As a new agent wanting to be independent what would you recommend I do? I’m in california?

      • william suarez

        May 26, 2016 at 12:37 am

        Hello Esmeralda. What part of California are you in? You say new agent wanting to be independent. Do you hold a brokers license or just a sales license? When you mean independent, do you you mean to work alone without a broker? If you hold just a sales license then you have to hang your license with a broker.

  2. Jim Flanagan

    February 5, 2012 at 3:30 pm

    Erica,

    Interesting post! "Systems, tools & training" were the reasons we originally franchised over 25 years ago. Much has changed in that time.

    I considered "independence" upon our last renewal; it was the peak of the market and technology was leveling the playing field. My ego was pushing me one way and my "gut" was playing it conservative. My gut won and the market fell out a year and a half later.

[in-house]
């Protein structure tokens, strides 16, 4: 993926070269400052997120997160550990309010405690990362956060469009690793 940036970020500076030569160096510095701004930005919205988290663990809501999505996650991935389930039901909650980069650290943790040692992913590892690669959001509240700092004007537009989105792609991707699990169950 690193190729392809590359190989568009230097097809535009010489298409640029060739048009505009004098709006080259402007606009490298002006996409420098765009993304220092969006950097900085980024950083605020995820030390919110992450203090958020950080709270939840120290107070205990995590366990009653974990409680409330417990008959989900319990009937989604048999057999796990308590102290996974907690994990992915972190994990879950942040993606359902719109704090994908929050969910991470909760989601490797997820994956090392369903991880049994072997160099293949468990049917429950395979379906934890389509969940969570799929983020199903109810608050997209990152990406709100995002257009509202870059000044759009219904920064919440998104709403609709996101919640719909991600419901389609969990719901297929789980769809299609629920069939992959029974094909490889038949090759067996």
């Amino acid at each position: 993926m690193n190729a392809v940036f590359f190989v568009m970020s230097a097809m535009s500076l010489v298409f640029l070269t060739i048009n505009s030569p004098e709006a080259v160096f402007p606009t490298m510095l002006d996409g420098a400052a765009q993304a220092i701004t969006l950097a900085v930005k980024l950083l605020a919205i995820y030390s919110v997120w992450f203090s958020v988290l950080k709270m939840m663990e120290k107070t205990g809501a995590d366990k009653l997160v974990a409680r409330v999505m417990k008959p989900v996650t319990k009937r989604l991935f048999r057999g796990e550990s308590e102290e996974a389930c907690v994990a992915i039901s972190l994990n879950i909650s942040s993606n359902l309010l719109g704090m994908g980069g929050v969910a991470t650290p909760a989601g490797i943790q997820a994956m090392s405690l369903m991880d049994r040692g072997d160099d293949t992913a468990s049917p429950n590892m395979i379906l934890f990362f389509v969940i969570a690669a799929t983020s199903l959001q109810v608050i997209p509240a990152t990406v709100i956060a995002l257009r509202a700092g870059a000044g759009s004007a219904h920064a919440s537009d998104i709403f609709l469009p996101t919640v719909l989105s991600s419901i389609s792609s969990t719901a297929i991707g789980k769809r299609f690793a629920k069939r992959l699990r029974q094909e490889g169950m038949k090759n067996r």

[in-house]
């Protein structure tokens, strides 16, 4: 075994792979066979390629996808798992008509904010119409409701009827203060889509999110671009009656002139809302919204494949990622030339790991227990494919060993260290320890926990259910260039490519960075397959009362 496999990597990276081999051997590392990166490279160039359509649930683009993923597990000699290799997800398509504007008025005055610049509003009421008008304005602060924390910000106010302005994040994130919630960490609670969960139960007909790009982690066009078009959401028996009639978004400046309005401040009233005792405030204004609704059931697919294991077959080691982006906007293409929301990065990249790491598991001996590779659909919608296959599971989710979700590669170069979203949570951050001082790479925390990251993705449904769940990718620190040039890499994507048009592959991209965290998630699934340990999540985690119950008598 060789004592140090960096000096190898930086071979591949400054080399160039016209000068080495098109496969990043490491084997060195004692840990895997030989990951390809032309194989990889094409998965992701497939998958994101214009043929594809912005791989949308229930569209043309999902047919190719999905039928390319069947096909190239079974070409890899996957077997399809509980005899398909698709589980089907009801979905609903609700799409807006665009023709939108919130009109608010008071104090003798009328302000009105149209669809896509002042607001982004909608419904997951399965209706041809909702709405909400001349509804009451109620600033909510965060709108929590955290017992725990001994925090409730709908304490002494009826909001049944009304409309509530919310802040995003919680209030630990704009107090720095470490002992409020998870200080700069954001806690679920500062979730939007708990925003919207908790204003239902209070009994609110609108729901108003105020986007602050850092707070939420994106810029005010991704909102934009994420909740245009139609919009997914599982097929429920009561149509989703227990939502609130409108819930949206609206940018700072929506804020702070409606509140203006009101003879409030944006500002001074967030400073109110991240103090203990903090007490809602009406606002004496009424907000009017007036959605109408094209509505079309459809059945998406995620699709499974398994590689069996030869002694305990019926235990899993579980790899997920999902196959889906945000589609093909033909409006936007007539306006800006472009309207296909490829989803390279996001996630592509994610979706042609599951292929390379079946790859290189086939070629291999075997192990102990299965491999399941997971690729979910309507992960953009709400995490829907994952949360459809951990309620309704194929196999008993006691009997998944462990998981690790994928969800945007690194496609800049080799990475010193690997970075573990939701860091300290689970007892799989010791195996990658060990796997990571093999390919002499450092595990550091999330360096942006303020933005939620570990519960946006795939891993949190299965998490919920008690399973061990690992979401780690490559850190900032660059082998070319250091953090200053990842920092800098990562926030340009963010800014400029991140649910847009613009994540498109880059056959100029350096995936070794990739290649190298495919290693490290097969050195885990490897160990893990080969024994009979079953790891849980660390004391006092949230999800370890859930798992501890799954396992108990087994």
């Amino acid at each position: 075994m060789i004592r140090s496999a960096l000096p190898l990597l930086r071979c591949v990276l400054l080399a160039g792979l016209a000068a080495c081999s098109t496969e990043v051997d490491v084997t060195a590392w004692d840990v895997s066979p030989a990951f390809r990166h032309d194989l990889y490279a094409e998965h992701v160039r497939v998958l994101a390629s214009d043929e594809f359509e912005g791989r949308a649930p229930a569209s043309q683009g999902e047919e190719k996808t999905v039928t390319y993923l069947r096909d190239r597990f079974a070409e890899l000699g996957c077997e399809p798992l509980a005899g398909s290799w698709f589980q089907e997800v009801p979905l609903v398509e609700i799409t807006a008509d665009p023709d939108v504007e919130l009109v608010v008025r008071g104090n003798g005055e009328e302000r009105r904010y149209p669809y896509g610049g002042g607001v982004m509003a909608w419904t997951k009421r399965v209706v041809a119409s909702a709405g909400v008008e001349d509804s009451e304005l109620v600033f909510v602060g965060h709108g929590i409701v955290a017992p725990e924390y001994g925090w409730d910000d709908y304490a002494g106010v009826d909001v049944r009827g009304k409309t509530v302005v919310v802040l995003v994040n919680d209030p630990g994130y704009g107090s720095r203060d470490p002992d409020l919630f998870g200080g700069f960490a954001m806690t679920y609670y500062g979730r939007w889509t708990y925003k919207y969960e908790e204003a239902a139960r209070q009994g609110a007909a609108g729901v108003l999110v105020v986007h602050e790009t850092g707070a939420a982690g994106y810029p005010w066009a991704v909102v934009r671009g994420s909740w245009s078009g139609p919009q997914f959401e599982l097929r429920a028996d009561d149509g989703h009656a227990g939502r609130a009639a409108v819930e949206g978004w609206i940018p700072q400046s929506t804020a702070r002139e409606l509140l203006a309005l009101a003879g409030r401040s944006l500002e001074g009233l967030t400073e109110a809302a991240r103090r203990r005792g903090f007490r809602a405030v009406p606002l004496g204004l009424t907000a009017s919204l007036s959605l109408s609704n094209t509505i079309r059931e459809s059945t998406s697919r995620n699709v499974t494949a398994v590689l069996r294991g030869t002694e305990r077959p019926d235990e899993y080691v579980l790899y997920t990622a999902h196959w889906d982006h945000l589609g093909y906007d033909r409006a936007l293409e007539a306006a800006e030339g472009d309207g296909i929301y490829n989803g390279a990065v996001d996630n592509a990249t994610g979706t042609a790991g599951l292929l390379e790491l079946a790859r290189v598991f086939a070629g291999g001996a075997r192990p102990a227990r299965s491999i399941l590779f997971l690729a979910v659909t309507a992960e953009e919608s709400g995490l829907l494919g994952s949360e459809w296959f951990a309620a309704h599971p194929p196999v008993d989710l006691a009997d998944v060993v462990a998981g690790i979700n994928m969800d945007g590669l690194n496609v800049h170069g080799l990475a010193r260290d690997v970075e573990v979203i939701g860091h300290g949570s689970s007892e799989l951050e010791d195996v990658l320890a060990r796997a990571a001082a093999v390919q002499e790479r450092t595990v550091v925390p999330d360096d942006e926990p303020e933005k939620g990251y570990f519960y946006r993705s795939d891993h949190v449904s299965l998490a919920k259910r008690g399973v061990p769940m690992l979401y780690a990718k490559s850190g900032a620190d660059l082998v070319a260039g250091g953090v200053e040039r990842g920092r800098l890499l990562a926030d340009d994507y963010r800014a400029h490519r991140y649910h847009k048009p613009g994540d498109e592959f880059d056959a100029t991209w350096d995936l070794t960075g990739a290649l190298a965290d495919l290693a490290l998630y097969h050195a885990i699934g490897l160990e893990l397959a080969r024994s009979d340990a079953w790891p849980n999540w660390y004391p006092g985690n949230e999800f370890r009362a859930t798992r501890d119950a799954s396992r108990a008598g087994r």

A franchise brand will never replace an agent's knowledge, skill and experience but with one third of our industry turning over annually, and the challenges all brokerages faced over the last 6 years, there is "safety" in numbers. And, personally, I believe the "market correction" woke up our brand to the reality that it is the agents and brokers who feed their families!